UK Leads EU in Driving Global Growth In HealthTech Sector

healthcare technology

Following extended lockdowns and widespread disruption in social services, people have been seeking alternative ways to access health services, leading to an increased use of technology and innovation in healthcare provision.

As a result, investments in global health technology startups have skyrocketed this year, hitting $51.3 billion, a staggering 280% increase from 2016 levels, according to recent data from London & Partners and

One of the countries driving this growth is the United Kingdom, which has the second-highest number of HealthTech companies that have received funding since 2016 (1,090), behind the United States (6,551).

The country is also the largest recipient of venture capital (VC) investment in Europe so far this year ($3.8 billion) but came in third globally behind the U.S. ($31.9 billion) and China ($4.1 billion).

In terms of investment growth rate, however, the U.K. beat the U.S., given that U.K. investment grew at a rate of nine times between 2016 and 2021, while U.S. HealthTech investment increased by only 3.4 times.

The findings further revealed that U.K. HealthTech growth is concentrated mainly in London’s Golden Triangle, an unofficial grouping of leading research universities in the southeast region of England, including Cambridge and Oxford.

The world-leading hub for research and development is home to 508 HealthTech startups that have been backed by VC investors between 2016 and 2021, with three key city clusters (London, Oxford and Cambridge) receiving 65% of the U.K.’s total HealthTech investment and over 25% that of Europe’s.

According to Laura Citron, CEO at London & Partners, a trade, investment and promotion agency for London, “the UK’s Golden Triangle is home to world-class universities for life sciences and medicine, a deep research and development landscape and dedicated funding and government support. These factors make London, Oxford and Cambridge a world-leading innovation hub for life sciences and healthtech.”

Neelam Patel, CEO of MedCity, the life sciences cluster organization for London, added that London is a hub for artificial intelligence (AI) and data programming expertise, much like Silicon Valley and when that is combined with “the city’s academic excellence in life sciences, the UK’s actively evolving regulatory environment and unrivalled dataset, it helps to explain why London has become a world leader in healthtech.”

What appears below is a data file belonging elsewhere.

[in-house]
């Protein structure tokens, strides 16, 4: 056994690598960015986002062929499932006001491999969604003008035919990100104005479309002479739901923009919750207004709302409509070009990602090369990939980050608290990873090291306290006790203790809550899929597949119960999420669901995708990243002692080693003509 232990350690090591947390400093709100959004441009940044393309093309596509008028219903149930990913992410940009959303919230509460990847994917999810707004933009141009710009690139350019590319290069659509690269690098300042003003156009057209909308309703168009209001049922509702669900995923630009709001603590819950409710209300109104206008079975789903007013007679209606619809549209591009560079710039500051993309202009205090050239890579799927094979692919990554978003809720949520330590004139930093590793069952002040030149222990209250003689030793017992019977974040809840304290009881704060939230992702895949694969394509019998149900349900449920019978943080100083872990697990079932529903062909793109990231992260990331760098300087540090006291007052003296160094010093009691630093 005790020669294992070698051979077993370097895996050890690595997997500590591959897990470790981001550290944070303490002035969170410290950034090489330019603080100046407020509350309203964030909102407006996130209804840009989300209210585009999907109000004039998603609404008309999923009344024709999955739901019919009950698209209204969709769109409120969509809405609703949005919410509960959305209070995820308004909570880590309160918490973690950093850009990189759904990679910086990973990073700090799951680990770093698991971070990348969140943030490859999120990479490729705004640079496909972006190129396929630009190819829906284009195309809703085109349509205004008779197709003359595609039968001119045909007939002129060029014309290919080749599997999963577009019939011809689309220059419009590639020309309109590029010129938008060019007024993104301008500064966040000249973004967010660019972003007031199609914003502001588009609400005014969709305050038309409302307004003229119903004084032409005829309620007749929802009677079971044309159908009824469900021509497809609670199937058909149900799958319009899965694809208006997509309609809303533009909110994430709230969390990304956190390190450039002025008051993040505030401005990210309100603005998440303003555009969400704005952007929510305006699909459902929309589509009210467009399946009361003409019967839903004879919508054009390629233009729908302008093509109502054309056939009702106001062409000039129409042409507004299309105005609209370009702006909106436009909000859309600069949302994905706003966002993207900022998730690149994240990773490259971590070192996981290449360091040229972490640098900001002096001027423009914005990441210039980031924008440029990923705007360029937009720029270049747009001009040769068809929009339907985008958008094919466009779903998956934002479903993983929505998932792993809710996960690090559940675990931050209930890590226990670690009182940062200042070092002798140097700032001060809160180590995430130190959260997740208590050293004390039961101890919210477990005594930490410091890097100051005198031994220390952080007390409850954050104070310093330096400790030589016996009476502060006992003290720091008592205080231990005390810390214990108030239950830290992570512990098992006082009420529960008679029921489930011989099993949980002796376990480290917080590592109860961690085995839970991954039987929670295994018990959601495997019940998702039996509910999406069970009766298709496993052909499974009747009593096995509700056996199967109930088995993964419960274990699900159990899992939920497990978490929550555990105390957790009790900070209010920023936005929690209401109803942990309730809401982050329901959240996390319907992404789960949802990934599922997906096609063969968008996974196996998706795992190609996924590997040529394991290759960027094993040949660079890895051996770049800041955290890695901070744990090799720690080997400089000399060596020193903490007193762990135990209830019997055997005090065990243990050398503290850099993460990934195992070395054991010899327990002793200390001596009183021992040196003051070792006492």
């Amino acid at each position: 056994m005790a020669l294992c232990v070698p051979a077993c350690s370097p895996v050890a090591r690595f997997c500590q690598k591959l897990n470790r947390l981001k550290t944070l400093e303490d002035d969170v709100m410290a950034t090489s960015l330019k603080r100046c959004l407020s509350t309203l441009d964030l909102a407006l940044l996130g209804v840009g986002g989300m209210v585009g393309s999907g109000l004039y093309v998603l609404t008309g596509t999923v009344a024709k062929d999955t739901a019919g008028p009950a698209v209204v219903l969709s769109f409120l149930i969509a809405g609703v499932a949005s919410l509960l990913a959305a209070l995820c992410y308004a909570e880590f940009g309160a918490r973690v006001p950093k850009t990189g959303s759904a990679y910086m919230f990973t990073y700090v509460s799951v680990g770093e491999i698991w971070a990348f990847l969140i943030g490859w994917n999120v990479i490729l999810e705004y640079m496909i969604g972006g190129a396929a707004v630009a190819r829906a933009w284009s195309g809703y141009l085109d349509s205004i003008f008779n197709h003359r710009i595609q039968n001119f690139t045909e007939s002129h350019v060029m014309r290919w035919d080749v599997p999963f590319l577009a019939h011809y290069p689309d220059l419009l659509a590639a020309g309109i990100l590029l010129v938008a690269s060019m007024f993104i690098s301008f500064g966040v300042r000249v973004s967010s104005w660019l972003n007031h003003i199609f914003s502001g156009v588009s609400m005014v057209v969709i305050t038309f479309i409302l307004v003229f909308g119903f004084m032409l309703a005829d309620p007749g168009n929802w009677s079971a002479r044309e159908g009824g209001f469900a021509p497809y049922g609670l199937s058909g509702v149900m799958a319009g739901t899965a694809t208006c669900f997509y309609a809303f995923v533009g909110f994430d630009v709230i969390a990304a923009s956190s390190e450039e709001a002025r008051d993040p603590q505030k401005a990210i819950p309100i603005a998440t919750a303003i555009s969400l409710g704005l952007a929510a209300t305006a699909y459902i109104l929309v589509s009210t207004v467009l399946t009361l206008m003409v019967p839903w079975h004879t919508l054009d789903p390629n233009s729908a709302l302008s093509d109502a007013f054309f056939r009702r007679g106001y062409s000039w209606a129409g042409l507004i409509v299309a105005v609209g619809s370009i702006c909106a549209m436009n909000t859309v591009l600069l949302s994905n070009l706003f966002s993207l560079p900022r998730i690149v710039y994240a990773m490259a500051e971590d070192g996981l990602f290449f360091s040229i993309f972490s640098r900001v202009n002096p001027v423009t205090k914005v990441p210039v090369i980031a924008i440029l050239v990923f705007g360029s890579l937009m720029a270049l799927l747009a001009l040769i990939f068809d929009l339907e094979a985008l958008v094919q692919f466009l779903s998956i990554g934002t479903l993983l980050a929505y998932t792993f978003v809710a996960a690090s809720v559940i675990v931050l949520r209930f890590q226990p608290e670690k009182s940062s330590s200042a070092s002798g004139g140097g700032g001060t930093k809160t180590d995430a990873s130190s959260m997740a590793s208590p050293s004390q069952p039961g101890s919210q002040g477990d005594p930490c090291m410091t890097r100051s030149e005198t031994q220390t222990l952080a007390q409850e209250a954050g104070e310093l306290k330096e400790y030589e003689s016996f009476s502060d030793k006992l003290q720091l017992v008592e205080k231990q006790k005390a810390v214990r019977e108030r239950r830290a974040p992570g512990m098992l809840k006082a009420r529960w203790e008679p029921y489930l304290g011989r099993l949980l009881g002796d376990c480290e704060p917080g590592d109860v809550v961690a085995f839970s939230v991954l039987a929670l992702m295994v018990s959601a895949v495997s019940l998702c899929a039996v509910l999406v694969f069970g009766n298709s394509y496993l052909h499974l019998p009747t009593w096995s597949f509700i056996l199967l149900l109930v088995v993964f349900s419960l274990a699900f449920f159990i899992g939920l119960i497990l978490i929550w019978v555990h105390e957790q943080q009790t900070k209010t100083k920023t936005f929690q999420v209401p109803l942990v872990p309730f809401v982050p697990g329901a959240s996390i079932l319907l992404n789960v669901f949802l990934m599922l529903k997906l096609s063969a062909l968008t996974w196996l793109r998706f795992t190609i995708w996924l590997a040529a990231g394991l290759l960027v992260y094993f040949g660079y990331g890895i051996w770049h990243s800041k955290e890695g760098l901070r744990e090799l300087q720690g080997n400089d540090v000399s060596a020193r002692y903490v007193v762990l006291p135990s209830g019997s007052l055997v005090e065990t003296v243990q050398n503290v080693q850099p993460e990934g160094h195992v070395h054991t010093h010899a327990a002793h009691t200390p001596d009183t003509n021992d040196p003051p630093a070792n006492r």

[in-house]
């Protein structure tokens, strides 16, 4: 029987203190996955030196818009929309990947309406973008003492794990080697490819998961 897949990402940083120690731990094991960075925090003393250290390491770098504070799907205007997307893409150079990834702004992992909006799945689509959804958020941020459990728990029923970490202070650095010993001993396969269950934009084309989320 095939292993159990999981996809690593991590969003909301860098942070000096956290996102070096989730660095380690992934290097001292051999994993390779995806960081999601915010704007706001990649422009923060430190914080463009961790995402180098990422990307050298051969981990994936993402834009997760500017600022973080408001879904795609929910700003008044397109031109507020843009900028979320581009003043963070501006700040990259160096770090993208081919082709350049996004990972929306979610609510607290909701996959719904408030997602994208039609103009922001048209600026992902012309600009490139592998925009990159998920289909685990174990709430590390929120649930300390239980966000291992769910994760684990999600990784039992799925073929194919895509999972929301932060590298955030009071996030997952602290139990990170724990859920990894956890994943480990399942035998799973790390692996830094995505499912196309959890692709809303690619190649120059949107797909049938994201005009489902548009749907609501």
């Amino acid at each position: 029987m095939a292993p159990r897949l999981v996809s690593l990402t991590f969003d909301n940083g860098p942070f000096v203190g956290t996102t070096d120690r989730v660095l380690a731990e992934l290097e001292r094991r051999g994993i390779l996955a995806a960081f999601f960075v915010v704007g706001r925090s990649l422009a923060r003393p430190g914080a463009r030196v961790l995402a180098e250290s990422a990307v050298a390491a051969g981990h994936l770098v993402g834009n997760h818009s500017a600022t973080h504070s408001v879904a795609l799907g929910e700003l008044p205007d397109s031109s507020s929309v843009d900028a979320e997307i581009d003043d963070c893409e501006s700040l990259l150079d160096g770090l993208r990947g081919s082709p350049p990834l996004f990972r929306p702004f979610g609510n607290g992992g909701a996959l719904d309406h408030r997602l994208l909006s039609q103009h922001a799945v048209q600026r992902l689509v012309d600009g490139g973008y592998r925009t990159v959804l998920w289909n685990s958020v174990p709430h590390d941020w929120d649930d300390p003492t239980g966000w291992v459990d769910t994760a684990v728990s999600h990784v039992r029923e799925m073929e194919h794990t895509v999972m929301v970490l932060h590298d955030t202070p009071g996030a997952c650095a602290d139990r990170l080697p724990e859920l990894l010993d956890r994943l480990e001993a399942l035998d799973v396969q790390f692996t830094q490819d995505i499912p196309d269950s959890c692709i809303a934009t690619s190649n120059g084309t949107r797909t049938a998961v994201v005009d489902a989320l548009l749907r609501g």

Patel added that there are synergies between the U.K. and U.S. markets in this regard, as evidenced by the number of U.K. companies establishing a presence in the U.S. health technology space, and U.S. companies moving to the U.K. to do the same.

Read more: Digital Health Startups Making Major Moves Across UK, Europe and Africa

An example of a U.K.-based company making moves across the pond is medical startup Babylon Health, one of the world’s fastest-growing digital healthcare companies, which launched its virtual doctor consultations and AI interactions service in the U.S. in January 2020.

Last month, the startup, founded in 2013, was valued at about $3.5 billion after it began trading on the New York Stock Exchange (NYSE). And in its first earnings call as a public company earlier this month, the firm announced that about 100,000 people in the U.S. use its AI-powered medical chatbot service, managed directly through the Babylon 360 platform.

See also: UK’s Babylon Health Sees ‘Huge Demand’ in US Driven by Unique, Digital-First Solution

The fact that the startup faces very little competition in the U.S. HealthTech space is also likely to boost its growth there.

This is “partly because most of our competitors are brick-and-mortar first, and therefore it’s much more difficult for them to roll out across 60 out of the 62 counties in New York, … where we could deploy our services in a matter of weeks as opposed to building clinics, which would have taken years,” Dr. Ali Parsa, the company’s CEO and founder, told analysts on a call.

Overall, Europe emerged the fastest-growing region globally for HealthTech investment since 2016, raising $8.1 billion in 2021, up from $1.7 billion in 2016.